And the prince of the eunuchs said unto Daniel, I fear my lord the king, who hath appointed your meat and your drink: for why should he see your faces worse liking than the children which are of your sort? then shall ye make me endanger my head to the king. Then said Daniel to Melzar whom the prince of the eunuchs had set over Daniel, Hananiah, Mishael, and Azariah, Prove thy servants, I beseech thee, ten days; and let them give us pulse to eat, and water to drink. Then let our countenances be looked upon before thee, and the countenance of the children that eat of the portion of the king's meat: and as thou seest, deal with thy servants. (Daniel 1:10-13)
The Bible tells us that Daniel's decision to refuse the Babylonian diet was something he "purposed in his heart." I want to comment for a moment on this issue of making Christian living and separation from the world a matter of a few little rules that have to do with eating and with conduct. There is always a tendency in this area to be dogmatic and forbid certain questionable things, things which are actually debatable.
I received a letter once from a lady who joined a small group shortly after she had become a Christian, and they told her there were certain things she couldn't do and certain things she could do. In the letter which she wrote to me she said, "I have followed all these rules, and yet I am still miserable."
In the history of the church we can see times when people set up a system of doing things and not doing things — systems that actually were good at first. For example, the monasteries which began in the Roman Empire were actually a protest against the licentiousness of their day. But before long it was worse on the inside of the monastery than on the outside.
Remember that Christ said to the Pharisees, "Now do ye Pharisees make clean the outside of the cup and the platter; but your inward part is full of ravening and wickedness" (Luke 11:39). In other words, "You make the outside of the cup clean, but inside it's dirty. It is just like whitewashing a tomb." Today it is "not by works of righteousness which we have done, but according to his mercy he saved us, by the washing of regeneration, and renewing of the Holy Ghost" (Titus 3:5). In order to live a life of holiness, we must first receive new life from God - we must be born from above.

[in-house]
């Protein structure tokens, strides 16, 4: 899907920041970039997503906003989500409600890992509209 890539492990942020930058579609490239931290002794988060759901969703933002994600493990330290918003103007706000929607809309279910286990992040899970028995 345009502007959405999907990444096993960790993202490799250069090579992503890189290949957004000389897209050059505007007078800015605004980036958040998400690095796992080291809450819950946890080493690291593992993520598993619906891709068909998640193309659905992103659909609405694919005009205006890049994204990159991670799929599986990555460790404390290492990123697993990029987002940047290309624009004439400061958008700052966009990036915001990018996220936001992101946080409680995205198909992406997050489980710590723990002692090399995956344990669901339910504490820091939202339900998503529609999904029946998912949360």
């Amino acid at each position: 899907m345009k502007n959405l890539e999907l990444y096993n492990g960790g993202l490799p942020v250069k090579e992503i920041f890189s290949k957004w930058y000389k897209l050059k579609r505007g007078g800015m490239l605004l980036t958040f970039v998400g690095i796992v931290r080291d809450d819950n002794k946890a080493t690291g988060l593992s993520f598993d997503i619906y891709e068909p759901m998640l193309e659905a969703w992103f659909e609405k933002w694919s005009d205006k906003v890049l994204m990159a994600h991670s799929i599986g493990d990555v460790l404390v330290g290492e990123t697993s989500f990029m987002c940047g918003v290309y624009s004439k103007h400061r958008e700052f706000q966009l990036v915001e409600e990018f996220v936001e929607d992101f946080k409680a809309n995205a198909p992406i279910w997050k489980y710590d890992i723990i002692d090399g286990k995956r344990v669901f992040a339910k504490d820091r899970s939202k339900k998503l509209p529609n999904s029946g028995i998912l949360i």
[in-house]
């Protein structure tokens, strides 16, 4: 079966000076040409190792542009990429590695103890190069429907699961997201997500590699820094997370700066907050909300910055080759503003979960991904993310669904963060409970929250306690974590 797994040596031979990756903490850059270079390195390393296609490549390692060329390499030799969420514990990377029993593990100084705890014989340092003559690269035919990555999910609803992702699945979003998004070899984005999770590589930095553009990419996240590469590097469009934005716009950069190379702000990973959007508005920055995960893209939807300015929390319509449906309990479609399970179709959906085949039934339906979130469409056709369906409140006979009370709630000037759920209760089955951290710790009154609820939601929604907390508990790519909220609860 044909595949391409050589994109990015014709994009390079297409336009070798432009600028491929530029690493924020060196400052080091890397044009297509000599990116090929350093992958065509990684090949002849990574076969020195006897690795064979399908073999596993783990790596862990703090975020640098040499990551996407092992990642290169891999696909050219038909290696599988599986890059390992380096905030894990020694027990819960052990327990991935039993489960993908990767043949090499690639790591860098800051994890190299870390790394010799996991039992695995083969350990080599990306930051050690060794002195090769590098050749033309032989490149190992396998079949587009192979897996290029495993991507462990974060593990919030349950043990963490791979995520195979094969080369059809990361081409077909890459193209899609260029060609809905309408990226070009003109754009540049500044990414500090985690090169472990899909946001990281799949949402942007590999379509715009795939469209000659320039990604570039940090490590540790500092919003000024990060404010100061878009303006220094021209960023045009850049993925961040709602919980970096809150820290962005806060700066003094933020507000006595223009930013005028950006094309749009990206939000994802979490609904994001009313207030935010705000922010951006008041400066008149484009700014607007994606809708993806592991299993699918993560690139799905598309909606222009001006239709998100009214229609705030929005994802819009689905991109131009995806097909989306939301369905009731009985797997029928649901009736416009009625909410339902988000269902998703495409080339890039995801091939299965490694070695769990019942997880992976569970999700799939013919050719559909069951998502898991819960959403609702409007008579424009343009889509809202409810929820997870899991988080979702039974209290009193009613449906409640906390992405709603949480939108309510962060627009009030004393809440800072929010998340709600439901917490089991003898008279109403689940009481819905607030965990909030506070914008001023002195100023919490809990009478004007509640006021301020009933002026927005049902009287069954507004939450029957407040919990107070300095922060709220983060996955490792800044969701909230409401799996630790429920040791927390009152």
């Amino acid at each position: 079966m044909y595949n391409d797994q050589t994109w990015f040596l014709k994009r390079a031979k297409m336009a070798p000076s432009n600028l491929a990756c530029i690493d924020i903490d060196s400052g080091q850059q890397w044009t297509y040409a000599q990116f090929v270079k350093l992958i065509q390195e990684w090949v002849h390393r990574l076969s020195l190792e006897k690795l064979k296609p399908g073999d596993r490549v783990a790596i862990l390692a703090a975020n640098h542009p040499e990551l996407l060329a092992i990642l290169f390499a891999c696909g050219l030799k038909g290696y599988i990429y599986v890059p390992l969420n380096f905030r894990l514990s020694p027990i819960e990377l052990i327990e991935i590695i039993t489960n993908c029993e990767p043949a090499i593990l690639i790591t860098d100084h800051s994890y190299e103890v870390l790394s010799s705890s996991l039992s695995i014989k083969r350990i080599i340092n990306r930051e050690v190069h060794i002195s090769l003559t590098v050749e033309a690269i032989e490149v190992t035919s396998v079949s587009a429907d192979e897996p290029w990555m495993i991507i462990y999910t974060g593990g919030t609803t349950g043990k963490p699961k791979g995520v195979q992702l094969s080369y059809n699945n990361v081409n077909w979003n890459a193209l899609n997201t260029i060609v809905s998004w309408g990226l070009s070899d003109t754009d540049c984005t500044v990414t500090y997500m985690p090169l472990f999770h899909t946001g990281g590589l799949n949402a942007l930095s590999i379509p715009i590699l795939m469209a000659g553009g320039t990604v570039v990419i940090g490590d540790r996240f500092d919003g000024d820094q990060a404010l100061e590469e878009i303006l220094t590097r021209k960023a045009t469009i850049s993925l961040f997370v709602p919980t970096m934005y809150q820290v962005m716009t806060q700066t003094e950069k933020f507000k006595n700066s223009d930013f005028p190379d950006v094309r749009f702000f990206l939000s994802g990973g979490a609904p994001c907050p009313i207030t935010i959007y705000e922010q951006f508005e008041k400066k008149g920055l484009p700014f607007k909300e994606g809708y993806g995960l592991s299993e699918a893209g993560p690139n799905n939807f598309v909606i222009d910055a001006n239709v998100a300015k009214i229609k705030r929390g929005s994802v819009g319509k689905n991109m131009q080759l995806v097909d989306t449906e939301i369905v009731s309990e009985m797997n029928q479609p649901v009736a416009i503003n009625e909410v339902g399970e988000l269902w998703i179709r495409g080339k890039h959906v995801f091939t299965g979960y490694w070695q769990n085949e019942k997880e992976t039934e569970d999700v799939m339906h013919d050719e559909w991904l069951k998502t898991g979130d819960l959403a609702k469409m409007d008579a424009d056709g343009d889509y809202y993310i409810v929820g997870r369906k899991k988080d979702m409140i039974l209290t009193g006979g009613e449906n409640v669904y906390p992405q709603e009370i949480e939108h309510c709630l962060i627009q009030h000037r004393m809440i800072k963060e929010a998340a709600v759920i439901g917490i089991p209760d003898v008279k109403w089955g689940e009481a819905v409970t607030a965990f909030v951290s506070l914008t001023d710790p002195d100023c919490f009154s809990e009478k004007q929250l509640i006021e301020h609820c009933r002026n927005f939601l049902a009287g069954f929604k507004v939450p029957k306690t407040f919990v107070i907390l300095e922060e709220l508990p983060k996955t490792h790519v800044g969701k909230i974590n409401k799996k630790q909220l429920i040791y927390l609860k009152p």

"Daniel purposed in his heart" (v. 8) — it all began in the heart of Daniel. He was not a papier-mâché; he had a heart, and his convictions came from his heart. That should be our experience also. We are captives in this world in which we live; gravitation holds all of us by the seat of our pants, and we cannot jump off this earth. The Lord Jesus said that we are in the world, but not of the world. And He said, "Ye cannot serve God and mammon" (Matthew 6:24). However, we cannot serve God by following a set of rules; we must have a purpose in our hearts. Jesus said that it was out of the heart that the issues of life proceed; the things which we put into our bodies are not the most important. Daniel purposed in his heart that he would obey God's law given to God's people Israel - this was to be his testimony.
—From Edited Messages on Daniel by Dr. J. Vernon McGee
Don’t waste the opportunities God gives you. That’s what we’ll learn from Sampson as we travel the pages of Judges 14-16 and see the tragic end of a man who could lived a life that glorified God, but instead wasted it in sin.